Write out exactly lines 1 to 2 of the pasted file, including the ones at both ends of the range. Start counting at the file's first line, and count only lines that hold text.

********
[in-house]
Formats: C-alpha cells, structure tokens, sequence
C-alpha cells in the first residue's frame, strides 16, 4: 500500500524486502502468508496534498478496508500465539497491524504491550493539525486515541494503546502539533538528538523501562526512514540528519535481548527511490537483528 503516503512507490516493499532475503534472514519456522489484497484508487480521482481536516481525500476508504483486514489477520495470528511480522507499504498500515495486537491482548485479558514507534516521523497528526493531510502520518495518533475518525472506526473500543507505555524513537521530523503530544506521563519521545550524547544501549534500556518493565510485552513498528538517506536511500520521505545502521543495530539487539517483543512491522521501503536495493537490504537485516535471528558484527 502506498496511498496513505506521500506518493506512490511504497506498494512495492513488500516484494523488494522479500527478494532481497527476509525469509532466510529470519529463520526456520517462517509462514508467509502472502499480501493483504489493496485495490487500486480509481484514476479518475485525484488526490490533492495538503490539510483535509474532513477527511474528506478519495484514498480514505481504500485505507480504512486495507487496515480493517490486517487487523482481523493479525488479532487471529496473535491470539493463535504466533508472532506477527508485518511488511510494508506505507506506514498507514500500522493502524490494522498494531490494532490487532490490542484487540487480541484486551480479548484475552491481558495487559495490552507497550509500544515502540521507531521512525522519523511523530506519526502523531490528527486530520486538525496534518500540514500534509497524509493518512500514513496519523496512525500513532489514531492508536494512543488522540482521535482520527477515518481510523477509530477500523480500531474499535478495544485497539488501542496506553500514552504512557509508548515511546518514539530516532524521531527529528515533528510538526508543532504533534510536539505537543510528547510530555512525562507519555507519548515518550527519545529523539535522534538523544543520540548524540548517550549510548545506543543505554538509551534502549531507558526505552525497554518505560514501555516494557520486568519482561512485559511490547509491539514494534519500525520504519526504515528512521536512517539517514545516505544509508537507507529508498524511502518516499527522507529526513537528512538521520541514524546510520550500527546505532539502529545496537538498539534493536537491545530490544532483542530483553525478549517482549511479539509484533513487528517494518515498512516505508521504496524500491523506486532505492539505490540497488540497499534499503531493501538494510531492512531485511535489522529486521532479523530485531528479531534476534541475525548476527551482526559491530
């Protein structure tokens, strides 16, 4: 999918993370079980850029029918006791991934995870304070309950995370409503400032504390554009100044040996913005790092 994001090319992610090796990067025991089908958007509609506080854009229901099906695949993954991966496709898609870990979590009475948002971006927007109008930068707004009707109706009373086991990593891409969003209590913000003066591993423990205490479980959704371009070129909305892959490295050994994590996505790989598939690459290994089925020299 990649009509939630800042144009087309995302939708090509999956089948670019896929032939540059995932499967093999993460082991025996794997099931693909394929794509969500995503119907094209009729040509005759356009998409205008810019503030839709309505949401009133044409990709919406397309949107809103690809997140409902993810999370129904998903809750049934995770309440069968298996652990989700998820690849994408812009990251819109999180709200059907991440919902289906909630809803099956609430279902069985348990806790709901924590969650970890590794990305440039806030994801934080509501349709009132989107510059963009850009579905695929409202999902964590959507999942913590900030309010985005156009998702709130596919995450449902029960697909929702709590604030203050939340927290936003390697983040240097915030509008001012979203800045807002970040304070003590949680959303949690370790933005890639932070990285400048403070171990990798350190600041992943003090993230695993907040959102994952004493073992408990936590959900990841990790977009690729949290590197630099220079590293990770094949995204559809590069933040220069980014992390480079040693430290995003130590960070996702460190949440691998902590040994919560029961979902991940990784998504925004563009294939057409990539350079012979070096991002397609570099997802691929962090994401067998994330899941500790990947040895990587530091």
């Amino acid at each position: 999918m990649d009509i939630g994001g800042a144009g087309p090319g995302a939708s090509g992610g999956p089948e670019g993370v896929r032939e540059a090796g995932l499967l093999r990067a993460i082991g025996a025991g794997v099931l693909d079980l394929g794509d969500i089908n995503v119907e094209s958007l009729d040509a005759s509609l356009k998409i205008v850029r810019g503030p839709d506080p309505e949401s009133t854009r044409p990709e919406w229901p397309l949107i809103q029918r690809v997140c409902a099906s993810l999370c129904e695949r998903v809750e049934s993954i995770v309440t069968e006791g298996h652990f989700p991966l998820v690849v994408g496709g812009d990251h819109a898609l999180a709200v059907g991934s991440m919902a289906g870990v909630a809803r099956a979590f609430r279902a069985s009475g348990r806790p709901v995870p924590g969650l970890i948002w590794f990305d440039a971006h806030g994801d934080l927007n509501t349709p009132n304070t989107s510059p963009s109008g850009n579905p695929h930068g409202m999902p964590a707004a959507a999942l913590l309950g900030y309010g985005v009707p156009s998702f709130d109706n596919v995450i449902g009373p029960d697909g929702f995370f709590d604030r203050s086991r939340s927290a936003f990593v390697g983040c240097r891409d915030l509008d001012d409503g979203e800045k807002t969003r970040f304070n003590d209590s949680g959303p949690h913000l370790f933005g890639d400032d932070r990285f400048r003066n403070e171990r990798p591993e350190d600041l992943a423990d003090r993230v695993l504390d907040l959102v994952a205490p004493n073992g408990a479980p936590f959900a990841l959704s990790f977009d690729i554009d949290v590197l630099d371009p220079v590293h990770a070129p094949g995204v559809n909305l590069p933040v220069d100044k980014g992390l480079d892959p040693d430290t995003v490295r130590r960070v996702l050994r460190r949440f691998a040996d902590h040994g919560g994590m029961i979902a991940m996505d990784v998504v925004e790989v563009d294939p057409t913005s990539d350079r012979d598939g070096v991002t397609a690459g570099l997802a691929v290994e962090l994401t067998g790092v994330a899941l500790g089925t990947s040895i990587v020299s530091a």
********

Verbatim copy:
[in-house]
Formats: C-alpha cells, structure tokens, sequence